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Foreign Direct Investment in India Witnesses a 24% Contraction in H1 FY24

Foreign direct equity investments in India have experienced a significant downturn, recording a 24% decline to $20.5 billion during the first half of the financial year 2023-24. This notable decrease follows a larger trend of diminishing FDI inflows over the past year.

Global Economic Uncertainties Impact FDI

The contraction in FDI inflows is observed against the backdrop of uncertainties and challenges in the global economy. While the government has not officially attributed the decline to specific factors, the prevailing global economic conditions are likely contributors.

Year-on-Year Decline:

Comparing the data to the previous financial year, foreign direct equity investments had already decreased by over a fifth, amounting to $46.03 billion. The trend persisted, with investments continuing to fall from April to August of the current financial year.

September Shows Signs of Improvement:

However, September brought a glimmer of hope as FDI investments saw an upswing, rising to $4.08 billion compared to $2.97 billion in the same month the previous year.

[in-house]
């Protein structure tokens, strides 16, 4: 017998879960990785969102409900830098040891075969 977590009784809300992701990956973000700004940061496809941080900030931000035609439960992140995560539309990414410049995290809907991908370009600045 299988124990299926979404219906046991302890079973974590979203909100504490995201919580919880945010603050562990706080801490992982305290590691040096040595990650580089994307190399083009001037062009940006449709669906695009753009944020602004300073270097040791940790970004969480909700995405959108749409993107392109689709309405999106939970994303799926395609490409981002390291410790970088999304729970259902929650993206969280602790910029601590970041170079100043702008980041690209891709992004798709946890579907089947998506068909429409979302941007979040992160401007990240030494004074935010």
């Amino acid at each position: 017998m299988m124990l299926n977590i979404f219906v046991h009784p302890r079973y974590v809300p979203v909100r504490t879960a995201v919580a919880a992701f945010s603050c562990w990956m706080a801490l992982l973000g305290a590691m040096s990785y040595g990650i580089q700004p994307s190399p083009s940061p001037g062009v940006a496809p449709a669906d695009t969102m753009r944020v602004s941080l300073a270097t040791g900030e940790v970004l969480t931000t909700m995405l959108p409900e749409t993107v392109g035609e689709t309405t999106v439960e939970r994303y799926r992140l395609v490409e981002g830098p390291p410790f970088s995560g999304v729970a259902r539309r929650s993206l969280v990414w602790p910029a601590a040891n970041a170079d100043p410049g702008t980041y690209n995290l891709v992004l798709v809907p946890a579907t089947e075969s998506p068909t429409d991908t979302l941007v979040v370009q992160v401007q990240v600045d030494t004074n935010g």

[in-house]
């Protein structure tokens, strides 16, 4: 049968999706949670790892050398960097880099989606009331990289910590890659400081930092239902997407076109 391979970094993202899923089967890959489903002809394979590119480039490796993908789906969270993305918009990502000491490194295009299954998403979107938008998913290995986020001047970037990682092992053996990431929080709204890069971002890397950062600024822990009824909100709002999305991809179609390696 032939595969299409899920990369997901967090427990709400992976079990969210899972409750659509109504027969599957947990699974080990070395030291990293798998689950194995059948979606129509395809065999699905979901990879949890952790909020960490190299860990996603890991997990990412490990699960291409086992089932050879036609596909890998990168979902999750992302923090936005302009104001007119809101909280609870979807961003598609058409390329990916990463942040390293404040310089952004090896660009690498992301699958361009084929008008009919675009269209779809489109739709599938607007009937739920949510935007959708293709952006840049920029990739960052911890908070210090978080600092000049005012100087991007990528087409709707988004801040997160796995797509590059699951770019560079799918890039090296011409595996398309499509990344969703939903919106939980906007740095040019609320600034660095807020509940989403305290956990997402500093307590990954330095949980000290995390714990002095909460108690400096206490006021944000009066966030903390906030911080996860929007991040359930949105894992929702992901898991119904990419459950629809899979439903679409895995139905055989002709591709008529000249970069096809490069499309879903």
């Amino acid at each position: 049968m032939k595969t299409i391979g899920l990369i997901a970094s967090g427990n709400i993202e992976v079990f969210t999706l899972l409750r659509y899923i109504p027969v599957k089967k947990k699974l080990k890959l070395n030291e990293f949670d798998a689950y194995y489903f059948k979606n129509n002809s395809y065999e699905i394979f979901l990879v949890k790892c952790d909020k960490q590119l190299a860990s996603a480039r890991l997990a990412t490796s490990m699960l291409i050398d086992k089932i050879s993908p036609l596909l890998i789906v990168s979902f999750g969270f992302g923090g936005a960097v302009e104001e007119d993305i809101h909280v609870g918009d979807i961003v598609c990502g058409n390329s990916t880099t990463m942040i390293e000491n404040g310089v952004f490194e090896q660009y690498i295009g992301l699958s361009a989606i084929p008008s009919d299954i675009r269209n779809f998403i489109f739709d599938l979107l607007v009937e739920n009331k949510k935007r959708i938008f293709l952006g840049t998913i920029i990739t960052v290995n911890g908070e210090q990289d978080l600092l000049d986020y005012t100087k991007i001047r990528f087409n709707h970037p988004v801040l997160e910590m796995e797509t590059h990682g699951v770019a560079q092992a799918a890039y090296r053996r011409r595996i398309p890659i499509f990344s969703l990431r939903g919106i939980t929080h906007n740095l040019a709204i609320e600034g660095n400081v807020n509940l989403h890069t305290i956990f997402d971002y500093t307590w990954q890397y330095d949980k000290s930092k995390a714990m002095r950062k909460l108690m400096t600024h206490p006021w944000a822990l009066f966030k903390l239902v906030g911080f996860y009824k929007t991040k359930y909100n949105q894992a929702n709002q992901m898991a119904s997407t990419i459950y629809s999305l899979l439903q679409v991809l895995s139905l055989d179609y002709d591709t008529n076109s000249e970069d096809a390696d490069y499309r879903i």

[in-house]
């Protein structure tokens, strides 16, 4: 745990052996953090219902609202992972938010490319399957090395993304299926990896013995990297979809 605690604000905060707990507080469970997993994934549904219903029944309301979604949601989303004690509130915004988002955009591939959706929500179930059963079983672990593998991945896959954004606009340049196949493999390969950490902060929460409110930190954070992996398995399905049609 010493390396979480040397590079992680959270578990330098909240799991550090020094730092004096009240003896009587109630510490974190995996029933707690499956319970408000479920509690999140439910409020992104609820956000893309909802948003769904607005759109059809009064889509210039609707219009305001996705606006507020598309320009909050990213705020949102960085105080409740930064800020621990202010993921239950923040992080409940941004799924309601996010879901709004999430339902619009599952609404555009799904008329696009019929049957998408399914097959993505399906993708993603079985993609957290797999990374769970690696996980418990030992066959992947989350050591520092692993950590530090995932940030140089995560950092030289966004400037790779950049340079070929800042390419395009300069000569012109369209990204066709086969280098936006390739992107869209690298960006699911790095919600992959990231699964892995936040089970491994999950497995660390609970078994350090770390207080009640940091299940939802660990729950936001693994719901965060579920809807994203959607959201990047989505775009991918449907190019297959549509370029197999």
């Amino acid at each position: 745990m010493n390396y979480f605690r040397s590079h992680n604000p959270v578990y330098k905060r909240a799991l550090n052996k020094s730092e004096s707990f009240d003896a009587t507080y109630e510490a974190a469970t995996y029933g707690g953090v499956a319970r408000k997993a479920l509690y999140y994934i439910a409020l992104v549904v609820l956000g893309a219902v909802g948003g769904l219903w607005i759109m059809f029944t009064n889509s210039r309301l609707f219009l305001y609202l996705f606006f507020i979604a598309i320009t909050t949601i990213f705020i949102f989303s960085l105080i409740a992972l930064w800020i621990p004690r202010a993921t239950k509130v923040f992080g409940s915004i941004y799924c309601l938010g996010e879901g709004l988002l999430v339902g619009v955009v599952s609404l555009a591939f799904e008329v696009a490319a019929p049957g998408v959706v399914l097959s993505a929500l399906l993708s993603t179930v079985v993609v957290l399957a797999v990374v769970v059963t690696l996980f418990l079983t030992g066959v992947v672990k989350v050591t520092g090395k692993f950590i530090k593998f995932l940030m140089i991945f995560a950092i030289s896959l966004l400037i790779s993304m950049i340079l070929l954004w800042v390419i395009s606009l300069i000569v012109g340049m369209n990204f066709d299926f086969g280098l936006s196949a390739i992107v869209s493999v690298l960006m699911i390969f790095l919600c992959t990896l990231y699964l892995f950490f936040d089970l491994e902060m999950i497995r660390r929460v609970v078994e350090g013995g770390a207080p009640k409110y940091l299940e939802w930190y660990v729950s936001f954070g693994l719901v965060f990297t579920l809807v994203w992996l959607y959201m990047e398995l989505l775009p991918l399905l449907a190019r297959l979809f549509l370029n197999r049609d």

Total FDI Contraction:

The broader perspective of total FDI, including equity capital of unincorporated bodies, reinvested earnings, and other capital, reveals a 15.5% contraction to $32.9 billion during the period under review, according to data from the Department for Promotion of Industry and Internal Trade (DPIIT).

Country-wise Analysis:

During the first half of the financial year 2023-24, FDI equity inflows declined from major countries such as Singapore, Mauritius, the United States, the United Kingdom, and the United Arab Emirates. Notably, investments from the Cayman Islands and Cyprus witnessed a significant fall.

  • Decrease in Investments: Investments from the Cayman Islands and Cyprus dropped to $145 million and $35 million, respectively, compared to $582 million and $764 million in the year-ago period.
  • Increase in Investments: In contrast, inflows increased from the Netherlands, Japan, and Germany.

Top Investing Countries:

Singapore emerged as the leading investor with $5.22 billion in FDI during April-September. Other top investing countries included Mauritius, Japan, the US, the Netherlands, the UAE, the UK, Cyprus, the Cayman Islands, and Germany.

Sector-wise Impact:

Different sectors experienced varied impacts, with contractions in computer software and hardware, trading, services, telecommunications, automobiles, pharmaceuticals, and chemicals. However, there was growth in inflows for construction (infrastructure) activities, construction development, and the metallurgical industry.

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